Hampton University Led AIM Satellite Mission Observes First Week of the Arctic Noctilucent Cloud Season

The “blue puff” in this satellite image from AIM’s spacecraft is the first detected noctilucent cloud of the 2020 summer season

HAMPTON, Va. (June 2, 2020) – Hampton University leads NASA’s Aeronomy of Ice in the Mesosphere (AIM) satellite mission, which observed the first week of the Arctic noctilucent cloud season that began in early May. AIM spotted the night-shining clouds about 50 miles overhead in a layer of the atmosphere called the mesosphere. The May 17th detection marks the second earliest start in the 14-year history of the mission. The cloud season is expected to run through mid-August.

“Hampton University continues to reach new heights in academic standards world-wide. We continue to uphold THE Standard of Excellence and lead the way in innovative research. AIM launched 14 years ago and is still proving to be a crucial mission, as it continues to advance scientists’ understanding of global change,” said Dr. William R. Harvey, Hampton University President.

AIM was launched in 2007 via a Pegasus XL launch vehicle. The purpose of AIM is determine why noctilucent, or night-shining, clouds form and why they vary. These clouds are called “night-shining” because their high altitude allows them to continue reflecting sunlight after the sun has set below the horizon. AIM is NASA’s first mission dedicated to exploring these unique and mysterious clouds, and Hampton University is the first and only HBCU to have total 100% responsibility for a NASA satellite mission. Hampton University has a total of four satellites/ instruments currently in orbit.

“Every year, twice a year, the start of the season is a big event for us,” said Dr. James Russell, AIM principal investigator and co-director of Hampton University’s Center for Atmospheric Sciences. “The reason we’re excited is we’re trying to find out what the causes of the season’s starting are and what does it really mean with regard to the larger picture in the atmosphere.”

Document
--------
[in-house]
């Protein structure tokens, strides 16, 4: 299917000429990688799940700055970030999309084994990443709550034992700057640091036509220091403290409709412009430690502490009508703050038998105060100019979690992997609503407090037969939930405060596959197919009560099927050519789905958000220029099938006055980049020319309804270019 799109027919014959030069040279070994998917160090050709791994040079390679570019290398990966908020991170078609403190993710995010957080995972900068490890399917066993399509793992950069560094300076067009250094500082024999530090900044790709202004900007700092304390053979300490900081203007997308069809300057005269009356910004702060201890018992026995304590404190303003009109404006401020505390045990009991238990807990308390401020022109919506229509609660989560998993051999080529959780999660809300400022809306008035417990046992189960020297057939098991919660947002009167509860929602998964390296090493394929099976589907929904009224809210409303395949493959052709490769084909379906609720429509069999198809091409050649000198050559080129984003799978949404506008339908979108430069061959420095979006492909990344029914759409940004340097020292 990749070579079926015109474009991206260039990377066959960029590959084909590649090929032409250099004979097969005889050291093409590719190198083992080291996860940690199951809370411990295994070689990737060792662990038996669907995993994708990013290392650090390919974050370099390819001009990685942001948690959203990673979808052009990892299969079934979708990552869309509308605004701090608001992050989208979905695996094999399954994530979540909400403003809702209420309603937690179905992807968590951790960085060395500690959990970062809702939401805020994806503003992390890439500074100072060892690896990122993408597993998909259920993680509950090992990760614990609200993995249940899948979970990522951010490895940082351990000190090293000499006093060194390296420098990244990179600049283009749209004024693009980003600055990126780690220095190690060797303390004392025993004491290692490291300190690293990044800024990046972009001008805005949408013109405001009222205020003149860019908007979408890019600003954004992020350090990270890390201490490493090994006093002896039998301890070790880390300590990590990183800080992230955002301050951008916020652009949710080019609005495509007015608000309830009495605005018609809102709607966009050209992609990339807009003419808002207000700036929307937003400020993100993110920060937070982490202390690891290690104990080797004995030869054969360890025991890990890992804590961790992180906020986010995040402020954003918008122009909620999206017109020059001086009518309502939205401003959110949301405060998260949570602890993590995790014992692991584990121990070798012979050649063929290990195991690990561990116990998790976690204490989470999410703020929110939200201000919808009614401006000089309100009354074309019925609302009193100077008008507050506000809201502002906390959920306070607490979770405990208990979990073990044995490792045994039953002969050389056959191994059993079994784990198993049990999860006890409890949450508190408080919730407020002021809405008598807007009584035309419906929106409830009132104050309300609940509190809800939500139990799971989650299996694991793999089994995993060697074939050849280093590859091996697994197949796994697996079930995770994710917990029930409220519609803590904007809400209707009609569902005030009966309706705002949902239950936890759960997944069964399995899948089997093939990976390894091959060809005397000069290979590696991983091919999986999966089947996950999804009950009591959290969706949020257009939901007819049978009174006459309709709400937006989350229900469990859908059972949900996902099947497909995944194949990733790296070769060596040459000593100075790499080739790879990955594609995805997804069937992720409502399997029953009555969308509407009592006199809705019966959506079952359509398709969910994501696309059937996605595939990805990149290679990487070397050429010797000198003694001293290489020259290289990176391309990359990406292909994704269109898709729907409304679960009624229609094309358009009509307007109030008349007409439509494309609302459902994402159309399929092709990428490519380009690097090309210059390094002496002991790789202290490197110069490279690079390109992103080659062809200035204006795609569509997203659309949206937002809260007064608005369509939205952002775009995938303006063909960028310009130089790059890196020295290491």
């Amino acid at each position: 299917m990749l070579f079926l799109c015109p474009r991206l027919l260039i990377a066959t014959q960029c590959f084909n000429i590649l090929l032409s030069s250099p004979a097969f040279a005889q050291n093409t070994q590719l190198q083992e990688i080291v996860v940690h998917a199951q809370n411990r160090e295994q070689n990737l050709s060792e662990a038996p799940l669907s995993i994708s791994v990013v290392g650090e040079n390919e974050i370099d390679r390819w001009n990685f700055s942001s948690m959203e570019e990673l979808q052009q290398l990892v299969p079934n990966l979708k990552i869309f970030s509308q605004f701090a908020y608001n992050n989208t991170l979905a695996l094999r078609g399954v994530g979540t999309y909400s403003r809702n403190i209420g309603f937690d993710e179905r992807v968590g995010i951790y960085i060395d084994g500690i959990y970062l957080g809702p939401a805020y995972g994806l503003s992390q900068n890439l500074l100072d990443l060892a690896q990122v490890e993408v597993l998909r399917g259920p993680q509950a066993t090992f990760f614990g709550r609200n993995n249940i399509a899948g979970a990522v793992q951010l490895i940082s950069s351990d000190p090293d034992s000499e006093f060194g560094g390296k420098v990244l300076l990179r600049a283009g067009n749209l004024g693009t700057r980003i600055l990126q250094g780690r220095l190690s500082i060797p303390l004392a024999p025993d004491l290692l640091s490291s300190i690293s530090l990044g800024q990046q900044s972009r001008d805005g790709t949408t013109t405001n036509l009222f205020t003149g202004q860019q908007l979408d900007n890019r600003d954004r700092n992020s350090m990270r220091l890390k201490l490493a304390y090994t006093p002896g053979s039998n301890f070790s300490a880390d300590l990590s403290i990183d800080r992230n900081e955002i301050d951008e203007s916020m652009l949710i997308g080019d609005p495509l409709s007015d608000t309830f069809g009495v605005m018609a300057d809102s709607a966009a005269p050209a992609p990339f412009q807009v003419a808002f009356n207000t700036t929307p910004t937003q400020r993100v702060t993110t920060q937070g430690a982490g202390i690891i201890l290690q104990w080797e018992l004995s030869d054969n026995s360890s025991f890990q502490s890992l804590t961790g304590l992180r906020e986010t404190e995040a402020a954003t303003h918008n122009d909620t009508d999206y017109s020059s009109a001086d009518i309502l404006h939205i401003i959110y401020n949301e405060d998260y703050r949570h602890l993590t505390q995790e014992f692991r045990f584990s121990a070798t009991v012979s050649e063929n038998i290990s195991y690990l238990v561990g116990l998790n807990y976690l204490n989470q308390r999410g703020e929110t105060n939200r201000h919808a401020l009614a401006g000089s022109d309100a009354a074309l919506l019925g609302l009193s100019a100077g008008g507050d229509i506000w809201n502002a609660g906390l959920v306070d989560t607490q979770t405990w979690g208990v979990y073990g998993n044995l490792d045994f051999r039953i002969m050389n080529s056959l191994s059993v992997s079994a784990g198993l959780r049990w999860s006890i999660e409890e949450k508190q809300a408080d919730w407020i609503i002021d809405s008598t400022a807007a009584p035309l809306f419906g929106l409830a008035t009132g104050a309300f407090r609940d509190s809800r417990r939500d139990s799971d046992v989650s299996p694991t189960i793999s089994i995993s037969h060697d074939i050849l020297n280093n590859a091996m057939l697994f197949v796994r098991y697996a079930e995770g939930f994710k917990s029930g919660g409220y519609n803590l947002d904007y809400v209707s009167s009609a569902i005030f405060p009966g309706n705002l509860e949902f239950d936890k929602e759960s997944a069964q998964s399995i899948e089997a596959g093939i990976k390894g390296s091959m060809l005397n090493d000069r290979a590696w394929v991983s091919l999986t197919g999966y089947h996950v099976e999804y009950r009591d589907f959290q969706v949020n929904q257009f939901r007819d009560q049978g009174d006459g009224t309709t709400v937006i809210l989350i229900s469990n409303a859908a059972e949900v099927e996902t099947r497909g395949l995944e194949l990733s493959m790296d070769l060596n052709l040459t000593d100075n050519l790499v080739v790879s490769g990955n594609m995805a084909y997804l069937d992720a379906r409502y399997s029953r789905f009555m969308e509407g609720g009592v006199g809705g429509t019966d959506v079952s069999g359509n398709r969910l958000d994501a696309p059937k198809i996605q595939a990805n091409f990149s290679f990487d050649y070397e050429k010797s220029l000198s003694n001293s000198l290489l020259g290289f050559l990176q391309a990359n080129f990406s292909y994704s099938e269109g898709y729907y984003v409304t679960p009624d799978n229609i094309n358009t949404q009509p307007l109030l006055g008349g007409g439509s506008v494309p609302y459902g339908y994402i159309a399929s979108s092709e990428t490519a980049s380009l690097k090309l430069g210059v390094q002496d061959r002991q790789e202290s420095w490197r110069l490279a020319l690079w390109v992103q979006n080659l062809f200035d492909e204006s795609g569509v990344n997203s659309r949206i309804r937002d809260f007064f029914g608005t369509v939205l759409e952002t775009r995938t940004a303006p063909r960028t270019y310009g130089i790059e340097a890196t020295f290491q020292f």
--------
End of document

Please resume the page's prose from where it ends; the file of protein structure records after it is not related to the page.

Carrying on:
Noctilucent clouds, also known as polar mesospheric clouds (PMCs), are being seen at lower latitudes than ever before, and have recently grown brighter and more frequent, suggesting a connection to global change. These clouds help scientists better understand how the mesosphere is connected to the rest of the atmosphere, weather and climate.

Scientists are excited to see what the cloud season will show. By measuring PMCs and the thermal, chemical and dynamical environment in which they form, the connection between these clouds and the meteorology of the polar mesosphere will be better understood. Last year, these clouds were spotted as far south as southern California and Oklahoma, which according to Dr. Russell, is the lowest latitudes they have ever been seen before. “With every year, we get new data to help us put together a picture of the atmosphere,” Dr. Russell said.

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